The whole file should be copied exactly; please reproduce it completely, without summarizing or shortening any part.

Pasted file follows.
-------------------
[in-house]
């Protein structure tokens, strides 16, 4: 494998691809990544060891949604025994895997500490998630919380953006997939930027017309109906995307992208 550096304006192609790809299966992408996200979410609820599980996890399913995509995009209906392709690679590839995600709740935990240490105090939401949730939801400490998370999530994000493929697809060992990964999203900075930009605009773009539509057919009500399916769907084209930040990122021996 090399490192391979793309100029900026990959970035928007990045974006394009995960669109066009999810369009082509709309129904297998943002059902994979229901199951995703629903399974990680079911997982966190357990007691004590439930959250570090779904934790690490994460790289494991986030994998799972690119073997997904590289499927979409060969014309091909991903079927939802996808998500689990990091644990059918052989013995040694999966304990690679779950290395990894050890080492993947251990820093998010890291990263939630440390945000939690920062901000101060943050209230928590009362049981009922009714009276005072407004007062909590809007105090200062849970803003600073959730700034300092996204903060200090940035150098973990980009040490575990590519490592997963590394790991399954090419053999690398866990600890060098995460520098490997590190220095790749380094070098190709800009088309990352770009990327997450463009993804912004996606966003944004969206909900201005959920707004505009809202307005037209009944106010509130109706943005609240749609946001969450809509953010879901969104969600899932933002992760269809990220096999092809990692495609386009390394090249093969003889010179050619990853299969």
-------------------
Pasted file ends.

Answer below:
[in-house]
């Protein structure tokens, strides 16, 4: 494998691809990544060891949604025994895997500490998630919380953006997939930027017309109906995307992208 550096304006192609790809299966992408996200979410609820599980996890399913995509995009209906392709690679590839995600709740935990240490105090939401949730939801400490998370999530994000493929697809060992990964999203900075930009605009773009539509057919009500399916769907084209930040990122021996 090399490192391979793309100029900026990959970035928007990045974006394009995960669109066009999810369009082509709309129904297998943002059902994979229901199951995703629903399974990680079911997982966190357990007691004590439930959250570090779904934790690490994460790289494991986030994998799972690119073997997904590289499927979409060969014309091909991903079927939802996808998500689990990091644990059918052989013995040694999966304990690679779950290395990894050890080492993947251990820093998010890291990263939630440390945000939690920062901000101060943050209230928590009362049981009922009714009276005072407004007062909590809007105090200062849970803003600073959730700034300092996204903060200090940035150098973990980009040490575990590519490592997963590394790991399954090419053999690398866990600890060098995460520098490997590190220095790749380094070098190709800009088309990352770009990327997450463009993804912004996606966003944004969206909900201005959920707004505009809202307005037209009944106010509130109706943005609240749609946001969450809509953010879901969104969600899932933002992760269809990220096999092809990692495609386009390394090249093969003889010179050619990853299969």